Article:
This is plain version of a printable 120 chart, including charts that are missing numbers as well as a blank 120 chart that the student must fill in to use.
What is the point of 120 chart versus a 100 chart? You may think it’s something to do with those times twelve multiplication facts, but it’s actually something quite a bit more basic.
We practice counting by ones and skip counting numbers and many basic arithmetic skills solidly in the realm of two digit numbers. And for exactly this reason, when many kids get to a hundred, they’re not sure where to go next. If you ask a first grade or second grade student what number follows one hundred, you’ll occaisonally be surprised at the answer… I’ve gotten 110, 102, 200, and other values that would leave you exasperated.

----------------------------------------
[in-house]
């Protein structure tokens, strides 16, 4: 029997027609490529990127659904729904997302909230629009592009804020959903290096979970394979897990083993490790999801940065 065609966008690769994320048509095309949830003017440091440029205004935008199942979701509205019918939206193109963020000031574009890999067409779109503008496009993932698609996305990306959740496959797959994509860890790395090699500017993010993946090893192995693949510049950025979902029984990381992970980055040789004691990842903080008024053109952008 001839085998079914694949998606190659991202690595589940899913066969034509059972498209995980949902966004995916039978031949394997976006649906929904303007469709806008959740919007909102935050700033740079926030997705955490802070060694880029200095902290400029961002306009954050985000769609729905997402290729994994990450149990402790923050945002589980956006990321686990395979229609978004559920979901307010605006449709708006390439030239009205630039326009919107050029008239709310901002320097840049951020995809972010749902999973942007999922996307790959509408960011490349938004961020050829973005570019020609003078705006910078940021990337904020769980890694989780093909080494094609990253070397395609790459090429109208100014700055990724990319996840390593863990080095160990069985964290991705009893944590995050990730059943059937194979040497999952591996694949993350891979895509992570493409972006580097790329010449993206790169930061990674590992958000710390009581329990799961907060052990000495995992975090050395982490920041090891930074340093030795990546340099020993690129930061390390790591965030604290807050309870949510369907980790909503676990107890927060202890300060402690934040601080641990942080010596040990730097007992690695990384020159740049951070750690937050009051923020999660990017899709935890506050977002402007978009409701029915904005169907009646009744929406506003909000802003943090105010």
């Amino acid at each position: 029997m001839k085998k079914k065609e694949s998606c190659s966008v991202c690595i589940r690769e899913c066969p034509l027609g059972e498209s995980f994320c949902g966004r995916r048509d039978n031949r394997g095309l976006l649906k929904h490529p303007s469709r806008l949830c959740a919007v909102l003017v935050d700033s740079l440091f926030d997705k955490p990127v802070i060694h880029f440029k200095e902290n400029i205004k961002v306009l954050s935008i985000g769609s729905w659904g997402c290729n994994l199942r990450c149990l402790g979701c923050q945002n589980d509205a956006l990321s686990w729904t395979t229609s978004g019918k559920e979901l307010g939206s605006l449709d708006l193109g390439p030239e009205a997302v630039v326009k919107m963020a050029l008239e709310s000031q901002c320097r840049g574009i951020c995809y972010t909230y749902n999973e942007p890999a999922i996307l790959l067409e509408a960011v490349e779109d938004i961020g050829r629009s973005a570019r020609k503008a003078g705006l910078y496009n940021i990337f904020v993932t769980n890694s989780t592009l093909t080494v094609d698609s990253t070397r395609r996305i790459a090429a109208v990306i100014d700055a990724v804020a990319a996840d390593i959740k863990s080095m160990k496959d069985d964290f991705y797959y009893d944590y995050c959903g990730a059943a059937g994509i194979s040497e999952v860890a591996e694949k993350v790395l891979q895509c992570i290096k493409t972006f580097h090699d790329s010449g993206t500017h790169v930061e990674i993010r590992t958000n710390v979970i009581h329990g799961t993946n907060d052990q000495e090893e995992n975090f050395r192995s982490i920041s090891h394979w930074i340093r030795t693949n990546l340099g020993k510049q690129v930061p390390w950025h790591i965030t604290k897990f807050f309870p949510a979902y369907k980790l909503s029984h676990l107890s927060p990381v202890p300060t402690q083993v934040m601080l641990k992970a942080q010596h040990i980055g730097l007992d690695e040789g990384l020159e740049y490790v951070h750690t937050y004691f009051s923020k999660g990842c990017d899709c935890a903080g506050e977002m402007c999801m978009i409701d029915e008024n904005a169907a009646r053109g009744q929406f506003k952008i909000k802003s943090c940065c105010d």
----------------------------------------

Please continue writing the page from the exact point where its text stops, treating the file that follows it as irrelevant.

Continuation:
A 120 chart is a perfect way to address this. By seeing the sequence of numbers on a 120 chart, a student has the opportunity to develop a mental framework for numbers that follow 100 and to start getting the sense that those place value concepts used to count ones and tens just carry over into hundreds as well. A 120 chart is just long enough to push kids over that one small hurdle, and it’s part of the reason the Common Core standards have encouraged fact practice up through 120.